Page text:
Search Results: Evan Smith

  • AUSTRALIA

    Anti-communism in the Liberal Party from Menzies to Turnbull

    • Evan Smith
    • 01 September 2017
    12 Comments

    Earlier this year, Turnbull made a speech in London where he called for the Liberal Party to return to its ideological base as laid out by Sir Robert Menzies. Turnbull suggested that the Liberal Party under Menzies was the socially conservative party that many on the LNP's right wish it to be, but it seems that what the Liberals have taken from the Menzies era is a revival of anti-communist rhetoric.

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  • PODCAST

    ChatterSquare Extra: Reading history in the age of Trump

    • Podcast
    • 28 February 2017

    In this episode, we chat with Dr Evan Smith, from the School of History and International Relations at Flinders University, Adelaide. We go over some of the historical analogies being made about the Trump administration, why people are drawn to them, and the pitfalls of reaching into the past to make sense of the present.

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  • AUSTRALIA

    How the working class became white

    • Evan Smith
    • 27 October 2016
    19 Comments

    While the White Australia Policy attempted to prevent non-white workers from living and working in Australia, people from across the globe continued to do both, although often at the margins of white Australian society. The Australian Labor Party and the trade unions were complicit in maintaining this racial divide. In Australia today, a new wave of migrants is working in convenience stores, driving taxis or cleaning buildings. They are part of the Australian working class, but are often not considered such.

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  • ARTS AND CULTURE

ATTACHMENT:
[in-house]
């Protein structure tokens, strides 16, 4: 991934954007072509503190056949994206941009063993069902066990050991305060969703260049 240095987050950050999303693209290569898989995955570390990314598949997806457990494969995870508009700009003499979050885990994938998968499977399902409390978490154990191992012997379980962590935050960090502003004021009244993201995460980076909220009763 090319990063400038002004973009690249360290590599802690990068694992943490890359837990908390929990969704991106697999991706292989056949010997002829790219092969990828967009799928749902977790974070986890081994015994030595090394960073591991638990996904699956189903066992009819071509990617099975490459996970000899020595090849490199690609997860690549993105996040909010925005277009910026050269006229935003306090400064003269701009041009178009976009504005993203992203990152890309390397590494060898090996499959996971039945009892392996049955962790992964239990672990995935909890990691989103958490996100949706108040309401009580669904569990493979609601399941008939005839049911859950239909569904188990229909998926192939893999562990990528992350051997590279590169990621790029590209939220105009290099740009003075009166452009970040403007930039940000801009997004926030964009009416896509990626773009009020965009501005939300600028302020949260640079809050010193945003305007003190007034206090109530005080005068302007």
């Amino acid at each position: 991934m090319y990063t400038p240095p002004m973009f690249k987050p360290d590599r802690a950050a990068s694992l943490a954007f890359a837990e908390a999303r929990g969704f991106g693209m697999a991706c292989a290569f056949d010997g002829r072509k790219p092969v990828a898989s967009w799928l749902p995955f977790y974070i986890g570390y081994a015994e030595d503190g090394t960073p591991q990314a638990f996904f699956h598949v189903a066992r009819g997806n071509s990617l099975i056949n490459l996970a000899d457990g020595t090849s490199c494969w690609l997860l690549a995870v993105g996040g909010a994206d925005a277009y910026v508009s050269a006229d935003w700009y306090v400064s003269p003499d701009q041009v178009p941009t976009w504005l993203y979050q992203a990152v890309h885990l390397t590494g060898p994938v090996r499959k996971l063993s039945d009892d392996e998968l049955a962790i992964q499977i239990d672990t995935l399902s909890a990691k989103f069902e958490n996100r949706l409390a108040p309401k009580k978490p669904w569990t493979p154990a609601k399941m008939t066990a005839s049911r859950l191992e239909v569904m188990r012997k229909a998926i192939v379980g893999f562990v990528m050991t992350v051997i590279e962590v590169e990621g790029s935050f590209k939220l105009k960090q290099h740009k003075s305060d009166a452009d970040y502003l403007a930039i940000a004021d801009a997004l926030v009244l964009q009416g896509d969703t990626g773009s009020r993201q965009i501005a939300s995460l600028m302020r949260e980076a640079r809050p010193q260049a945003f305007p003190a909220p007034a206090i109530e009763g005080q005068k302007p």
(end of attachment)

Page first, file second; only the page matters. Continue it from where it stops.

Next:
Ten films that got us thinking in 2015

    • Tim Kroenert
    • 17 December 2015
    2 Comments

    From the drama-filled mind of a pre-teen girl to the homes of former Indonesian death-squad members; from a day in the life of a transgender sex-worker to a grim and sublime new rendition of one of Shakespeare's most famous plays; from one actor's immense ego to another's fading relevance to an allegedly doomed writer's captivating self-effacement, Eureka Street's resident film buff Tim Kroenert revisits the characters and themes of some of the best and most conversation-worthy films of 2015.

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  • AUSTRALIA

    A Human Rights Day tribute to the Northern Territory's Tony Fitzgerald

    • Frank Brennan
    • 10 December 2015

    I first met this Tony on my regular visits here to Darwin when he was working at the North Australian Aboriginal Legal Aid Service and then when he set up the mediation services under the auspices of Anglicare. In later years I knew him when he was your Anti-Discrimination Commissioner. He was a quiet, considered, gentle, strong and principled man. On Human Rights Day, it is only fitting that I honour Tony by offering some reflections on the architecture for human rights in Australia, on the contemporary human rights controversies, and on the way forward for better protection of the human rights of Aborigines and asylum seekers, two marginalised groups who had a special claim on Tony's sympathies.

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  • EDUCATION

    Neither blame nor thank the Jesuits for Abbott and co.

    • Andrew Hamilton
    • 06 August 2015
    56 Comments